I couldn't fix the first or last problem with the second sock, because then they wouldn't match. I could and did correct the cast-on problem, though. Thanks to Google, I disovered that a favorite sock cast-on technique is called the "Twisted German," and due to my maternal heritage, I figured that was as close to a sign from God as I was likely to get. There were some neat sites that showed how to do this cast-on, none of which were easily understandable for me. I did manage, after several hours, to come up with a cast-on that is relatively close to the Twisted German showed in the About.com's video. I'm hoping it IS the same technique, just done in a personally-adjusted manner. The technique takes me a very long time to do, but the result is so stretchy yet elastic that the time is worth it to me.

The Twisted German starts off the same as the long tail technique, with the tail over the thumb and the ball yarn over the index finger. Instead of going through the loop from the thumb, though, I go under it, toward my index finger, then up, back towards me, and then into the loop. Then I lift the needle under the yarn closest to me, which makes a little, tiny hole. I scooped up the index-finger yarn right to left, and brought the index finger yarn through the teeny hole. The index-finger ball yarn makes the loop on the needle. I drop the thumb loop, and pull the whole mess snug against the needle. I sure hope that's the Twisted German. Maybe someone can confirm it for me? I didn't do any of the thumb lifting mentioned in the video, and have no idea if I picked up the right part of the loop. Oh well. It works for me.

Ok, so! After a while, I finally finished my seocnd sock, which makes these blue guys officially my first pair of handknitted socks. I like these much better than the brown thing. At least they look like socks!

First Handknit sock


Apparently I've just never gotten the urge to knit socks out of my system. Having knit a couple afghans and a shawl, however, I still don't see myself as a "knitter," let alone a "Knitter," with a capital K. I see myself more as a Crocheter who happens to have a masochistic streak and so tries to knit once in a while.

My friend Cindy, recently relocated from Florida, is a Knitter of 20-some years and I was able to share the location of various yarn shops with her. One fateful Saturday, we went to Frog Pond Knits (I love clever yarn shop names!), where Cindy expressed an interest in taking the beginner sock class taught by the yarn shop owner, Violet. I enthusiastically signed up as well, so as to have an excuse to look for some new yarn.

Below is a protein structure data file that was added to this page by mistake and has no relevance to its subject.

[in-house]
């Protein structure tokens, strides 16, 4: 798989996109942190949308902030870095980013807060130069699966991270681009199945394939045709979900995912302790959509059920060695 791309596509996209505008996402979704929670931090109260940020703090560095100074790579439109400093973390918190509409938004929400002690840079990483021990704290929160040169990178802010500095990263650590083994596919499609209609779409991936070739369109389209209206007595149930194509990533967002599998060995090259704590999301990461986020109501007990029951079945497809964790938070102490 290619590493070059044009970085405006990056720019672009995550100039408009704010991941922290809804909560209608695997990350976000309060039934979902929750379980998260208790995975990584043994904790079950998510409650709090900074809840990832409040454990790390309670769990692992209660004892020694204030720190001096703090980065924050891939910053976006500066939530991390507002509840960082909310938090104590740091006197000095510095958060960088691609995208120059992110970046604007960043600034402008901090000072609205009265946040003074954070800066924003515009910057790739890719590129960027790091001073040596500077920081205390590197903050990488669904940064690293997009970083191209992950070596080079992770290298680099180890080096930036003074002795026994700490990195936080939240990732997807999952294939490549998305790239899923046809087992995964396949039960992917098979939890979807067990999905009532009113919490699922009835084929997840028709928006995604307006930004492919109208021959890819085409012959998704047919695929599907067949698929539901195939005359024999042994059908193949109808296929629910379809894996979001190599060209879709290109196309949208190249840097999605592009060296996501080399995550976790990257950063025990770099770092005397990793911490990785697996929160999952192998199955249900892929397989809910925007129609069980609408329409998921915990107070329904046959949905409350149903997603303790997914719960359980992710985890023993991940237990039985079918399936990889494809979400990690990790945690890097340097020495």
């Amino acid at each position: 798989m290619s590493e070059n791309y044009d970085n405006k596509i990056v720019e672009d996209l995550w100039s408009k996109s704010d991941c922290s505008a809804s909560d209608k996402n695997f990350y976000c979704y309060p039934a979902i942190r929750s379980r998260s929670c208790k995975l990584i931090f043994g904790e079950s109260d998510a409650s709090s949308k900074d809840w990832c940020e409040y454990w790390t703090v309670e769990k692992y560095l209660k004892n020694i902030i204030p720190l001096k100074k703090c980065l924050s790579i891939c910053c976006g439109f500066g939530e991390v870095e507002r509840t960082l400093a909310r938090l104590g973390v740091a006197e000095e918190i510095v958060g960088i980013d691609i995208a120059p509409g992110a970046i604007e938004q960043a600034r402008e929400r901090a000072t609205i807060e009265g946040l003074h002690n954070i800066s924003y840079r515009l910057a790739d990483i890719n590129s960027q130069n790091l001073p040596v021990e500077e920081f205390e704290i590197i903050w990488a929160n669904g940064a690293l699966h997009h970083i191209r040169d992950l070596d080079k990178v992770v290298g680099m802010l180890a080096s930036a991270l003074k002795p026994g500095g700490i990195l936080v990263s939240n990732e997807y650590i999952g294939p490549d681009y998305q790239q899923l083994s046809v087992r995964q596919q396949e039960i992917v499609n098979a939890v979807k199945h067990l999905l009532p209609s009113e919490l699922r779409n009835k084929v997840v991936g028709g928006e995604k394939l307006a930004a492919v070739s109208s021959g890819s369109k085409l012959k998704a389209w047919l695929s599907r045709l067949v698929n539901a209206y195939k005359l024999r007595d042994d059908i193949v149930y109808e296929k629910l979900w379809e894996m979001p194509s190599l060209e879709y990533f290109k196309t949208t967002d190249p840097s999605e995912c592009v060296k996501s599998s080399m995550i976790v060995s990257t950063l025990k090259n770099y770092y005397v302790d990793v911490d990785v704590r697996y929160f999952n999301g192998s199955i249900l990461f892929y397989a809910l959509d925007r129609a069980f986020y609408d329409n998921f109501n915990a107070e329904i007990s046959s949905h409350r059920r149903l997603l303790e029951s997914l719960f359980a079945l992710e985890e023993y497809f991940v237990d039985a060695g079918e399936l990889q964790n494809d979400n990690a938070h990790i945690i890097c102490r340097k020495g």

Having paid for the class and selected my yarn, I was soon provided with a couple sets of toothpicks that I was assured were genuine knitting needles: five size 1 double pointed needles, (hereafter called dpn's) 7 inches long. Ok, so they were long toothpicks. My knitting experiences thus far, you will recall, have all been with rather large circular needles, of the size 11 and 15 variety. The shawl was actually made with plastic size 35's; plastic because a needle that big made of aluminum or wood would have been too heavy to hold! I eyed my new bamboo "needles" skeptically, but was assured that all would be revealed in the fullness of time.

For three Mondays, the four of us (Violet, Cindy, another student and myself) struggled with the socks. In truth, I think only Cindy and myself struggled. The instructor obviously didn't, and the other student, despite her protests, turned out an absolutely gorgeous sock. Cindy, alas, got distracted by a new puppy (some Knitter she is!) and didn't make the last class. Somehow I managed to get through it all, and produced my first hand-knitted sock. As you can tell from the picture, the first sock was not what I would call an overwhelming success. The cuff is too short in length, and much too loose. Despite the picture, in fact, the cuff is so loose that it falls down around the ankle-- what little distance there is to fall, anyway. The heel turn part is a rectangle, not a triangle, and don't ask me how I managed to do that. However it happened, it's too tight and actually bunches up under my heel. Other than all that, the length and toe actually fit pretty well. I was supposed to cast on a second sock to make a pair, but as the first sock was literally unwerable, I decided to get more yarn instead, for new socks.